By now, you would have been aware of my knack for procrastination. I have complained about it throughout my blogging life and yet, I have done nearly nothing about it.
Recently, I read a section of the NLP book and was goaded into thinking about it. This section talked about outcomes, the outcome of a goal. It implied that we should refer to our goals as outcomes, because the whole point in setting a goal is to attain the outcome. In referring to goals as outcomes, we are reminded that the focus of the goal is the outcome.
Furthermore, it predisposes that people always have an outcome, in whatever they do. This desire could be conscious or unconscious. For example, you could be arguing with a friend. This indicates your desire for him to agree with your view. At this stage, you could try and serve your outcome by controlling any anger. Yet, if the argument escalated into verbal abuse, you would not have served your desired outcome.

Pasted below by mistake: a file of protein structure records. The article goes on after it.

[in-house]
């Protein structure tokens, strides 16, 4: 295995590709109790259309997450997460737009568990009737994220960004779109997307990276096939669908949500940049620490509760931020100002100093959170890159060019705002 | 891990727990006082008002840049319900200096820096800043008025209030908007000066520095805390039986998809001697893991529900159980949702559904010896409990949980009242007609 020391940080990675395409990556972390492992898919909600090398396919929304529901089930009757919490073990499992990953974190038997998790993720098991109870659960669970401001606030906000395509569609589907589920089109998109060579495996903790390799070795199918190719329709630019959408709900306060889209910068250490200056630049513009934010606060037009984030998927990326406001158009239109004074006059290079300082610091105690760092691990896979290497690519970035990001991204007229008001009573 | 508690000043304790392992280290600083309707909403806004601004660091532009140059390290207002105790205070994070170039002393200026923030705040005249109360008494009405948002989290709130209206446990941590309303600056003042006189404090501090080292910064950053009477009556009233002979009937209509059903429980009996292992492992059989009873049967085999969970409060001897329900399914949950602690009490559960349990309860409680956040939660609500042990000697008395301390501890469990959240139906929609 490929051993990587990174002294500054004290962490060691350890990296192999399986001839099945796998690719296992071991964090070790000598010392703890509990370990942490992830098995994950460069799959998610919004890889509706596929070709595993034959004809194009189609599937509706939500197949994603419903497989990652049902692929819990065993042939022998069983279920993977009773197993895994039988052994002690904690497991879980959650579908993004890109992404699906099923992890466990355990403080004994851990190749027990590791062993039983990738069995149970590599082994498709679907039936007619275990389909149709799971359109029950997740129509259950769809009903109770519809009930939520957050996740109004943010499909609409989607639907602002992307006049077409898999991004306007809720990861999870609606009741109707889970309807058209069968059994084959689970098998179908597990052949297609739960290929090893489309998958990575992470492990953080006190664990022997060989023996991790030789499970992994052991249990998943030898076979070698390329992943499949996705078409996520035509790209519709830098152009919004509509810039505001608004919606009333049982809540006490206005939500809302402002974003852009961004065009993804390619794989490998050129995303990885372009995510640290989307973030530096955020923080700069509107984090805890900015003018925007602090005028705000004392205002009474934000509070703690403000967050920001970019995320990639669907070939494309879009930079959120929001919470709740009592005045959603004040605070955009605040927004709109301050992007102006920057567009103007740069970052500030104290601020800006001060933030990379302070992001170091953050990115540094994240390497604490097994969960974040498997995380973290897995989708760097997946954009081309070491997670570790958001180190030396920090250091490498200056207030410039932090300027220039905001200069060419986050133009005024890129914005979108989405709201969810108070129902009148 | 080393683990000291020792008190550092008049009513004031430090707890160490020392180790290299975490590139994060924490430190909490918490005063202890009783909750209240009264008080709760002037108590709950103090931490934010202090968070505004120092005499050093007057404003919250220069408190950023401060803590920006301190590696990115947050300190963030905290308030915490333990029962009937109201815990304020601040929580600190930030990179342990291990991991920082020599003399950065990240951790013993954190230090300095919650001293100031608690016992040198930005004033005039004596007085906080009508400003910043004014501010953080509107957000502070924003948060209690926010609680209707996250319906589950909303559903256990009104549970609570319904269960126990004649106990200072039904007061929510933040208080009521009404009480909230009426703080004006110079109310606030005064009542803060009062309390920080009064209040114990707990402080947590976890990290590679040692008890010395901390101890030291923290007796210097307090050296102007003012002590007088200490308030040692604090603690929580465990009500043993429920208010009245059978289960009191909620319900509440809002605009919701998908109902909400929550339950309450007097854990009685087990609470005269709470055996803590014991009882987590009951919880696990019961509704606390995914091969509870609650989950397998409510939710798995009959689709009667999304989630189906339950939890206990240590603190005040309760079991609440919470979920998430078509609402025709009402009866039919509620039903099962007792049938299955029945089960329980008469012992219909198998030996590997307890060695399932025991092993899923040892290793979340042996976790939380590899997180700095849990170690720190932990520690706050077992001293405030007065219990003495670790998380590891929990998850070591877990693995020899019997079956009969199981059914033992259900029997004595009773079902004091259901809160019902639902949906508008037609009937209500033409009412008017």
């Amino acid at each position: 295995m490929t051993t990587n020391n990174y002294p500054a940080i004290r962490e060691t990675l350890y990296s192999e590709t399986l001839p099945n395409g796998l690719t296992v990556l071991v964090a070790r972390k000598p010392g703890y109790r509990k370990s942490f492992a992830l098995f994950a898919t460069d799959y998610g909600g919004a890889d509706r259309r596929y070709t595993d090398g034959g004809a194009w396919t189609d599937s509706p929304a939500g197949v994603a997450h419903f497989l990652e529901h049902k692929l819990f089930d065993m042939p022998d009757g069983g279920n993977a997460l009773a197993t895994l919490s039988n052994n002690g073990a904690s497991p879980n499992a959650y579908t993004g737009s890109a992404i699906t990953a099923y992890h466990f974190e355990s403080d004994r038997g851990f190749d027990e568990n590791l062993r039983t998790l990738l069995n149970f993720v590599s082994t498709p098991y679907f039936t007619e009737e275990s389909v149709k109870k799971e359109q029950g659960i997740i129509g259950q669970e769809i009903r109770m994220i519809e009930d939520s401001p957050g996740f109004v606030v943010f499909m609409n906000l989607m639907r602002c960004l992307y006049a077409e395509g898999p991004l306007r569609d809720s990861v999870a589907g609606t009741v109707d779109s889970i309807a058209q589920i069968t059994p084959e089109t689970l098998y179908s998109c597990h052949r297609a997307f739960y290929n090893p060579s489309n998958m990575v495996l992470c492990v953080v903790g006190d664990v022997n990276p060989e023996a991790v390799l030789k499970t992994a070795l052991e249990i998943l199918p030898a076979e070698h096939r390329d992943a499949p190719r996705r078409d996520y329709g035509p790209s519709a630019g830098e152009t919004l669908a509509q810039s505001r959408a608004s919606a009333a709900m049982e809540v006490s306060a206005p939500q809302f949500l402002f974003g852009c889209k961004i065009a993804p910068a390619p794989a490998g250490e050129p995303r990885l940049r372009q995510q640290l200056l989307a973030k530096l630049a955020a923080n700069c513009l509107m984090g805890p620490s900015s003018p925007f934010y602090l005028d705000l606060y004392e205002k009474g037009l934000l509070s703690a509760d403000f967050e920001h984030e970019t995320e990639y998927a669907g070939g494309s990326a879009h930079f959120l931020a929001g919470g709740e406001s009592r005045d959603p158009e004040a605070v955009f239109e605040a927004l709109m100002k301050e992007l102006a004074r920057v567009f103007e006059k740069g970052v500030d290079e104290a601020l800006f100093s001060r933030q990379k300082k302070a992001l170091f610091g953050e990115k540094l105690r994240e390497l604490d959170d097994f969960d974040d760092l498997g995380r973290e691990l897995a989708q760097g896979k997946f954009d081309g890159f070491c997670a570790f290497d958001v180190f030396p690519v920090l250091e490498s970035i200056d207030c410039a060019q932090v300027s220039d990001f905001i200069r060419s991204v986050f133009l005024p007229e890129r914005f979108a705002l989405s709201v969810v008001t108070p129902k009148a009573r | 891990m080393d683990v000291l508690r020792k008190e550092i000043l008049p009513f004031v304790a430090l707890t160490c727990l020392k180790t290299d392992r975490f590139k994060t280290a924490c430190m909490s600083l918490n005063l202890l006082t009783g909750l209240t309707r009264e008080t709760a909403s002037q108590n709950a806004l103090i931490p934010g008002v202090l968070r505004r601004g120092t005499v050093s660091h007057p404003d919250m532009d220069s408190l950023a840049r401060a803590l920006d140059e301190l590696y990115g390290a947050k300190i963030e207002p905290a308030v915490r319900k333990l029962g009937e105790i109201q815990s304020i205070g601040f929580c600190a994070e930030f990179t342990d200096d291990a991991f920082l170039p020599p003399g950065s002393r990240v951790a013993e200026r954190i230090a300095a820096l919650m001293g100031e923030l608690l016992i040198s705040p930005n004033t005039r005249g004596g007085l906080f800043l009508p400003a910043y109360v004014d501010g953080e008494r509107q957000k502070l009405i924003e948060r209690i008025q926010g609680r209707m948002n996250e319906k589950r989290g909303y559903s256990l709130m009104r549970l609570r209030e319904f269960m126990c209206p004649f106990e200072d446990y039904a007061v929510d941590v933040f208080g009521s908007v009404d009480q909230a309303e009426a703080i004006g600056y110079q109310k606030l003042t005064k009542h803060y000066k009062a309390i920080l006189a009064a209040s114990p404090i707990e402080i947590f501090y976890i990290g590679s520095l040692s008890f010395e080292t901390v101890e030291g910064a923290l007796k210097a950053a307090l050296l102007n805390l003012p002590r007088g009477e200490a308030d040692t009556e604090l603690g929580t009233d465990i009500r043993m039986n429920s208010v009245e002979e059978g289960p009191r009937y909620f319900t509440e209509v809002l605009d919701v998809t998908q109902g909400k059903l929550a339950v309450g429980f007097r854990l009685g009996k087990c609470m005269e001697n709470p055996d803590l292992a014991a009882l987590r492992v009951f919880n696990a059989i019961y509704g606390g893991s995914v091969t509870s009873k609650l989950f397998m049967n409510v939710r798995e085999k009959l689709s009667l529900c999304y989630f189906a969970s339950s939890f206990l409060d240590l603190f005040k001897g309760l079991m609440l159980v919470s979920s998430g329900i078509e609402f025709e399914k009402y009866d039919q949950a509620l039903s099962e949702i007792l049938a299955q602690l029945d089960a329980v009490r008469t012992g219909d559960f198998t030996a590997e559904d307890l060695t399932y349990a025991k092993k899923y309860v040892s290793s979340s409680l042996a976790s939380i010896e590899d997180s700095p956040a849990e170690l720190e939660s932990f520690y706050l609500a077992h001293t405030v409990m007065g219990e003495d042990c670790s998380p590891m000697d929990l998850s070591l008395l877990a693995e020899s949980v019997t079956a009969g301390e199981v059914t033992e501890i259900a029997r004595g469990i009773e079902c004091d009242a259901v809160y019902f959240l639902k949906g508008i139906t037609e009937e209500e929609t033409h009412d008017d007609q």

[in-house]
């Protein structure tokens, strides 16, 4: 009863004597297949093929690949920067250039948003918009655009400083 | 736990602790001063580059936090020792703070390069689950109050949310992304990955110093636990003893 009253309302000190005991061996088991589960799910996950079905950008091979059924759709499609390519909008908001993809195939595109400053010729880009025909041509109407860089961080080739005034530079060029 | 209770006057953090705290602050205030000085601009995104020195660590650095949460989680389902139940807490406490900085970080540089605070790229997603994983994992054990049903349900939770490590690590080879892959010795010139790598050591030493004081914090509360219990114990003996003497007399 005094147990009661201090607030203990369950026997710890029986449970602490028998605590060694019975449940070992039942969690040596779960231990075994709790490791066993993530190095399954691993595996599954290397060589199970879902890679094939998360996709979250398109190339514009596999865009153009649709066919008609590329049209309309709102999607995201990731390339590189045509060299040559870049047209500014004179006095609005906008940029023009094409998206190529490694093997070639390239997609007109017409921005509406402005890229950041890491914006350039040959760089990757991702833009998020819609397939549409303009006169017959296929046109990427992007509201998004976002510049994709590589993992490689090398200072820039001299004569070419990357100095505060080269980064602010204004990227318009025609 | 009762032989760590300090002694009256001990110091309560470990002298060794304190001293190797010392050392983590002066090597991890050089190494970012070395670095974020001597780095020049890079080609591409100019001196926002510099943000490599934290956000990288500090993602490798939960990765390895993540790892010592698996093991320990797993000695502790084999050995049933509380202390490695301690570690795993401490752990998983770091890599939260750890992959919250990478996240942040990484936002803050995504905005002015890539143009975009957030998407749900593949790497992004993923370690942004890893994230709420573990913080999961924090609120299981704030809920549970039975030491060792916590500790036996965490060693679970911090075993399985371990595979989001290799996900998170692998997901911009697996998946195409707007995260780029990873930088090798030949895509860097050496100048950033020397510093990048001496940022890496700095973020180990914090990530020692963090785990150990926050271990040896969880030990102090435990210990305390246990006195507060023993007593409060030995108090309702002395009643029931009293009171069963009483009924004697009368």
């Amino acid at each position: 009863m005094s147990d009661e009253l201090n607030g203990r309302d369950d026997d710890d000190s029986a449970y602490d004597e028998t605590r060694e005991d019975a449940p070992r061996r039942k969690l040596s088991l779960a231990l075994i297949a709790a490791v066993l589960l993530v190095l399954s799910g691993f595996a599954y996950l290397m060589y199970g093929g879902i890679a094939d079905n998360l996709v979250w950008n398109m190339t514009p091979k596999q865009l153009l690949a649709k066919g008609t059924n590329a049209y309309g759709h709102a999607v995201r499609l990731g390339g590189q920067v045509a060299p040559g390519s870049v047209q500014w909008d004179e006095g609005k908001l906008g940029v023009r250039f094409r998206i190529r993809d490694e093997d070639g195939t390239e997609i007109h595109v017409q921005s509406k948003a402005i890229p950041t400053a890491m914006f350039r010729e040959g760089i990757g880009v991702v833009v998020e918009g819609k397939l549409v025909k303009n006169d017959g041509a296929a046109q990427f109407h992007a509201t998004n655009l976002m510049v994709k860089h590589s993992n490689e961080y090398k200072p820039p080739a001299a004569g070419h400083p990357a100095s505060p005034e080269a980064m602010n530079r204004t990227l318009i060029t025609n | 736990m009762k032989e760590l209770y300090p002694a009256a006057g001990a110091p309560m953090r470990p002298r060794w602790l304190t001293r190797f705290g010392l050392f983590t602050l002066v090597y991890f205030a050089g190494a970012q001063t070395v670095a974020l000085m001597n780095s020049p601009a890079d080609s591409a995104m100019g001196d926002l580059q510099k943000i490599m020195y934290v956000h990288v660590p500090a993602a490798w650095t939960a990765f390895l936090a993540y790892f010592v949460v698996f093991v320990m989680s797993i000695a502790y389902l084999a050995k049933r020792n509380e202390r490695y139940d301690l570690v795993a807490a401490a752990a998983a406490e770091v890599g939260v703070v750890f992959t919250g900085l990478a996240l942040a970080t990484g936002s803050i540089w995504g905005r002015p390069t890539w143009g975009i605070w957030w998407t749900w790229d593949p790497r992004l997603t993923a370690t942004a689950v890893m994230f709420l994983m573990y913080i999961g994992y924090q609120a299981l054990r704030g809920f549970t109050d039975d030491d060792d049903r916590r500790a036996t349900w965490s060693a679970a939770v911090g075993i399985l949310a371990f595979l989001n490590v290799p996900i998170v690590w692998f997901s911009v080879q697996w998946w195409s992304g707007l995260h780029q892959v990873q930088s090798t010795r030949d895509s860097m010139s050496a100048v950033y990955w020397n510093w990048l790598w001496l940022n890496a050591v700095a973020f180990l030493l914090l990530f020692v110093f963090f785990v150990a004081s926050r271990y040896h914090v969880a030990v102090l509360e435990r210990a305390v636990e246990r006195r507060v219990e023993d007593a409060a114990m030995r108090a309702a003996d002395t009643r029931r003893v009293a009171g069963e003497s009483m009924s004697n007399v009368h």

Naturally effective and efficient people constantly think in outcomes. They instinctively question themselves if what they are doing are congruent with what they want. It does make sense, doesn’t it. To unconsciously check with yourself if whatever is happening is falling into your outcome(goal). And to take steps to correct the situation if your goal isn’t reached.
Now, how does this relate to my procrastination behaviour? I have a tendency to get distracted. Half the time, this is how I procrastinate. I’d come across a funny video online and neglect my tasks at hand, because I believe time is on my side. By the time I awake from the spell, three hours would have passed.
However, if I possess the ability to think in outcomes, wouldn’t it reduce the procrastination. After all, procrastination for me is more of a distraction and bad sense-of-timing tactic.
At the initial stage, it requires conscious effort on my part to be aware of my purpose, goals and outcomes. Once it becomes habitual and second-nature, it’d be easier.
For the past five days, I have been battling procrastination by using this technique. It is damn tough. The first few days, I allowed myself to be distracted for six hours before accomplishing two-third’s of my outcomes for the day. Today is the same, but slightly better. Well, good habits don’t come easy…